Wood Hitch “Wood Hitch EP” (Independent, 2019)

Wood Hitch are Rose Shawhan and Brady Harris, who share vocal duties with Harris adding the music (apart from the drums ‘All Souls Day‘ which are by Steve McCarthy) and also writing the songs. This three-song EP is their debut release and it sits squarely in the folkier end of Americana. The band’s backstory teeters on perfection – Brady Harris had a song that needed a female duetting vocal, he took part in an all female fronted Tom Petty tribute night at LA’s Hotel Cafe, called Tom Pretty and found the voice he needed right there on the stage in front of him. And thus Wood Hitch was quickly formed. Tom Pretty, what were they thinking?

But Wood Hitch is undoubtedly a good idea, from the first contrasting of Brady’s world-weary vocal with Shawhan’s high and strong singing on opener ‘Gentle Reminder‘ instantly giving the sense of the song – a battered down love song, a tale that has finished but isn’t over. Not with the way everything acts as a reminder of what has been lost – to the extent that even potential new love is just a recollection of the loss “When I meet someone new / I’m always fighting / All these thoughts of you.” Sung to a strummed acoustic guitar accompaniment there’s an added edge to the poignancy from stabs of electric guitar. ‘All Soul’s Day‘ rocks a little harder around similar territory with feelings lingering on, but starting to fade “Here I wait / For a long time / Not forever” and looking towards a more hopeful future “If I believe / Like you believe / Then someone could / Set me free“. Final song ‘Wooden Nickels‘ is a Guthrie-esque depression ballad of unlearnt lessons which feels as timely as yesterday’s paper “They spent all your money / Bankrupting your country / There’s a great lesson / Lost somewhere / It’s the US down on its knees“.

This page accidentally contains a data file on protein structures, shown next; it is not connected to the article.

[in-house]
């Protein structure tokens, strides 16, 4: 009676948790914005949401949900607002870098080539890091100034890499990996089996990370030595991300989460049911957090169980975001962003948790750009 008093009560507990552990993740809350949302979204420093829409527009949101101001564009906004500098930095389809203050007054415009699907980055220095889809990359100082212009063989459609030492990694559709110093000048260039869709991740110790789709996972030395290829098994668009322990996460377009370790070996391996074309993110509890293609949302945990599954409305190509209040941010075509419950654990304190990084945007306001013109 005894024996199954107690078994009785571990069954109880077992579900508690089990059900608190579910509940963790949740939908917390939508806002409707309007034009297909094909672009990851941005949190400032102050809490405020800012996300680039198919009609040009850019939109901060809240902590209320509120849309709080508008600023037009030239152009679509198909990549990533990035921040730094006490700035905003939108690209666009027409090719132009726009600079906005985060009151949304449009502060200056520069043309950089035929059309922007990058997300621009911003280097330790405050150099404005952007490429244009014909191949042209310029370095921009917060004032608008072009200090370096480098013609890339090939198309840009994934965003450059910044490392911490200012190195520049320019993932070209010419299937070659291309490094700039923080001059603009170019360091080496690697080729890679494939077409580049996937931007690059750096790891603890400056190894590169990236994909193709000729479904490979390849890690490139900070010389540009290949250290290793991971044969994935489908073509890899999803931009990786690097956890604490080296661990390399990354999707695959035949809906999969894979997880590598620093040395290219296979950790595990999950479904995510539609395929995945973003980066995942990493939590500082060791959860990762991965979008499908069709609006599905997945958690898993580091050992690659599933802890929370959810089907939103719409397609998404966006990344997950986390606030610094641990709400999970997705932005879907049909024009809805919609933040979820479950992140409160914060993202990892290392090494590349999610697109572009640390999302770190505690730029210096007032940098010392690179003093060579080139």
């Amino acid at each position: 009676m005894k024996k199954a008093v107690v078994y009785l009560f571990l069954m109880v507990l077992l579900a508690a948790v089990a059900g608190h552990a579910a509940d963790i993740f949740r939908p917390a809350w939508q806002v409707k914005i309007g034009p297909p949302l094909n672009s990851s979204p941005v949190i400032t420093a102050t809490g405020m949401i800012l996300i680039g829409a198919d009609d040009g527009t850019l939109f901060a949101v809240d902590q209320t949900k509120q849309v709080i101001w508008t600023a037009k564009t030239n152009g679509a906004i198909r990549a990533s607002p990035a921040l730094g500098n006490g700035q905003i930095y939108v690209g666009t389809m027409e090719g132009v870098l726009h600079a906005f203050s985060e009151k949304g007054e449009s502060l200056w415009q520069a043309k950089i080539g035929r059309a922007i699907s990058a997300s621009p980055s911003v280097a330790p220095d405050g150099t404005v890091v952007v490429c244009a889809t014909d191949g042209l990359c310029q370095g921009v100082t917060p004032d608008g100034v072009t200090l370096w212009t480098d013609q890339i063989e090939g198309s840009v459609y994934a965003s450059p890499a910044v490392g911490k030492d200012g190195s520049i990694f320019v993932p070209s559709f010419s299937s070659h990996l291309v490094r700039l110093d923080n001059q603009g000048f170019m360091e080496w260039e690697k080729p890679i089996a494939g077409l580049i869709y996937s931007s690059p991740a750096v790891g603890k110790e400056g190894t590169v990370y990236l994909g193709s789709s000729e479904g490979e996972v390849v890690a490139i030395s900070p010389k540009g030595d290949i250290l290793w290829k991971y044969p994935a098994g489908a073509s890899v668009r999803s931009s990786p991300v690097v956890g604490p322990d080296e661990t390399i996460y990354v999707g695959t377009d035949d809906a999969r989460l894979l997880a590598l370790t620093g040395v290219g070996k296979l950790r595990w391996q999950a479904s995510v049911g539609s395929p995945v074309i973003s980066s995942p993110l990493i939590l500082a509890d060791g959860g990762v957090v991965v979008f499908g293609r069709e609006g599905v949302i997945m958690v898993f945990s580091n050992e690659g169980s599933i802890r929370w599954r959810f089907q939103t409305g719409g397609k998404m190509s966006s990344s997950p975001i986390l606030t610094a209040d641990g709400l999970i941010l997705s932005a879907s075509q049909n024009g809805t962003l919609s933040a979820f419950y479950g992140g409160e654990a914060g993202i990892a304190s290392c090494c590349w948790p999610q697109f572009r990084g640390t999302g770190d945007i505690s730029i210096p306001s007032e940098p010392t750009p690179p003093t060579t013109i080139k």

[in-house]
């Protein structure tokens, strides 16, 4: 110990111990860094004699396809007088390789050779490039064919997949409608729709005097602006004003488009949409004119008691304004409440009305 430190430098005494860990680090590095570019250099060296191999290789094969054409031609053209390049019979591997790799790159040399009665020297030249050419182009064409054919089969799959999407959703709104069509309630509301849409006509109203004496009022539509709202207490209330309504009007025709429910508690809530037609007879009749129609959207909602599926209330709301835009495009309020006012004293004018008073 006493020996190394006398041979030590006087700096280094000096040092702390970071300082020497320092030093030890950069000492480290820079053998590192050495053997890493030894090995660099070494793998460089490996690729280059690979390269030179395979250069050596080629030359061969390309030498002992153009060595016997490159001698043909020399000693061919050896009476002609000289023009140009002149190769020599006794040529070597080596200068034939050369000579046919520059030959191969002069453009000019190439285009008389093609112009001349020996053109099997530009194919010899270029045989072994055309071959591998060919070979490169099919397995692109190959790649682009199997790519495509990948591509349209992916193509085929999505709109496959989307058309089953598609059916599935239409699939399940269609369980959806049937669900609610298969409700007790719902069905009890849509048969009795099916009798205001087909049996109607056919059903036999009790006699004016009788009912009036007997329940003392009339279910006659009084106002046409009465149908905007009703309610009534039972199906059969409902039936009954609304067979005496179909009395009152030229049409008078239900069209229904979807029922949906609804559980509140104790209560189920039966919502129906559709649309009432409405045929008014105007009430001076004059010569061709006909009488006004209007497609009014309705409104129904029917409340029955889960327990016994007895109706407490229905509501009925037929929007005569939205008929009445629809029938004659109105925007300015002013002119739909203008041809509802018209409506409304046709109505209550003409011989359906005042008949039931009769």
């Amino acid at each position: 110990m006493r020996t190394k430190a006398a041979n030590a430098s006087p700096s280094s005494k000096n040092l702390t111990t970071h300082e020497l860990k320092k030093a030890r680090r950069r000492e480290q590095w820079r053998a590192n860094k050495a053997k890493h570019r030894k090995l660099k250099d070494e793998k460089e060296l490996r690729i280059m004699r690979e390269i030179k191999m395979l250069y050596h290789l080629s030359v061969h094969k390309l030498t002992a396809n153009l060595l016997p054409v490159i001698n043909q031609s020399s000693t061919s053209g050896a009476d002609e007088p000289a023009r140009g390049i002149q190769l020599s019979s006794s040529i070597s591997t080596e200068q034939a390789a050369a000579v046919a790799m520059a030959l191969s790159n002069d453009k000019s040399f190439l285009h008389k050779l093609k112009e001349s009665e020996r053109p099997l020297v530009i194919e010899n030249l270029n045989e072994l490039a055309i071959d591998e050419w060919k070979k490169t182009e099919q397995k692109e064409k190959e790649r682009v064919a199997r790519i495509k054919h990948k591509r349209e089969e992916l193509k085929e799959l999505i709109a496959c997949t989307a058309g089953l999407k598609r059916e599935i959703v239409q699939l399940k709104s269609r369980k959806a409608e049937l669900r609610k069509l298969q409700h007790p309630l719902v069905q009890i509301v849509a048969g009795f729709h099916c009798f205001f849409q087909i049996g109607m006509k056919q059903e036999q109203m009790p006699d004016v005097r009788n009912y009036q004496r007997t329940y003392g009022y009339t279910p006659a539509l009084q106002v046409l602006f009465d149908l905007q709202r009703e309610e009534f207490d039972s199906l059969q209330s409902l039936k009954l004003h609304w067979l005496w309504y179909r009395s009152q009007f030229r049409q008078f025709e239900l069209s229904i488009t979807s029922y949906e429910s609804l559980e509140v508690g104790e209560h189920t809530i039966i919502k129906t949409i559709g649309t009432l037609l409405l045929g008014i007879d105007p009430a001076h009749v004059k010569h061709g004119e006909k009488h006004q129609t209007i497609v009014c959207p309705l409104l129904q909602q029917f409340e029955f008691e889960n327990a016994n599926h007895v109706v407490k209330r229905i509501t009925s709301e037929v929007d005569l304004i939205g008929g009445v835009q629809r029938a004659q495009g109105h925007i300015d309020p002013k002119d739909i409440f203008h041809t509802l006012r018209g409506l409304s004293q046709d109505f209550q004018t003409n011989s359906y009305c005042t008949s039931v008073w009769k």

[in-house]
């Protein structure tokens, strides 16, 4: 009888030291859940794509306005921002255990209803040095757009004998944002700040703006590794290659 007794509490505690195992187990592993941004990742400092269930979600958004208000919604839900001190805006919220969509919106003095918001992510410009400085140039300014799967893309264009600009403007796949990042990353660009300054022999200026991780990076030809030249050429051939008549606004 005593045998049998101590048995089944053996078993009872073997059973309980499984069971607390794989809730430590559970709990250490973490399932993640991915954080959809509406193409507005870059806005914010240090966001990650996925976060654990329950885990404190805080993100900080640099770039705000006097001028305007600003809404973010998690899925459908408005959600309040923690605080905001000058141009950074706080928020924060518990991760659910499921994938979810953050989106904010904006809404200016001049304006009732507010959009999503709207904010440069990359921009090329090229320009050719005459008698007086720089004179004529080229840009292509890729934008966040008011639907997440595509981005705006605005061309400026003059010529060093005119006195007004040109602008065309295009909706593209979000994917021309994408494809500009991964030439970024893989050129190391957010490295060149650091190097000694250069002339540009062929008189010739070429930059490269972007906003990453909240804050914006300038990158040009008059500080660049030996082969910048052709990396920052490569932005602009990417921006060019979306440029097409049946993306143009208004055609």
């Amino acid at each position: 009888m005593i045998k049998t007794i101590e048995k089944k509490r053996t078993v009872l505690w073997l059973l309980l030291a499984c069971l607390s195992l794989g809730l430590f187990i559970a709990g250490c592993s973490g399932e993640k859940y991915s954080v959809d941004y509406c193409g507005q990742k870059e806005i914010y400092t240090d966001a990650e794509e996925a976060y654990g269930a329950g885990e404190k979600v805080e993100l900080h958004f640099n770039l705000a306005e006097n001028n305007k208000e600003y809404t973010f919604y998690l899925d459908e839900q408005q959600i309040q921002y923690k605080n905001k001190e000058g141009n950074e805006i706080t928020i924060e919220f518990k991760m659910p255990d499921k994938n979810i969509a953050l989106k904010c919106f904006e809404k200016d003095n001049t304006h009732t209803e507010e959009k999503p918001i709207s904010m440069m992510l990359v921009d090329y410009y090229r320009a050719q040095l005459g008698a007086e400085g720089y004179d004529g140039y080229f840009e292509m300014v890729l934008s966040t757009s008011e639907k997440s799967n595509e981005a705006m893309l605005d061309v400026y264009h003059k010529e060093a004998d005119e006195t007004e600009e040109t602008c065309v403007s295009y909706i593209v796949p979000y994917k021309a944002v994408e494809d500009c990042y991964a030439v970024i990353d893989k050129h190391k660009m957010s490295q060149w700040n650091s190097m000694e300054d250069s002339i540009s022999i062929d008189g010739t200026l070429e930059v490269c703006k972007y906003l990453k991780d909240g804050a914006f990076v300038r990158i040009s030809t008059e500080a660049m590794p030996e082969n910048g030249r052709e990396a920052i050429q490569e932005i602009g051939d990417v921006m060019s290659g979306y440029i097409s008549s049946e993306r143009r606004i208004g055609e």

Across just these three songs Wood Hitch cover a lot of musical territory – it’s a promising start – all we need now is an album.

Chance connection leads to promising folk-Americana debut
6/10

Author: Jonathan Aird

Sure, I could climb high in a tree, or go to Skye on my holiday. I could be happy. All I really want is the excitement of first hearing The Byrds, the amazement of decades of Dylan's music, or the thrill of seeing a band like The Long Ryders live. That's not much to ask, is it?

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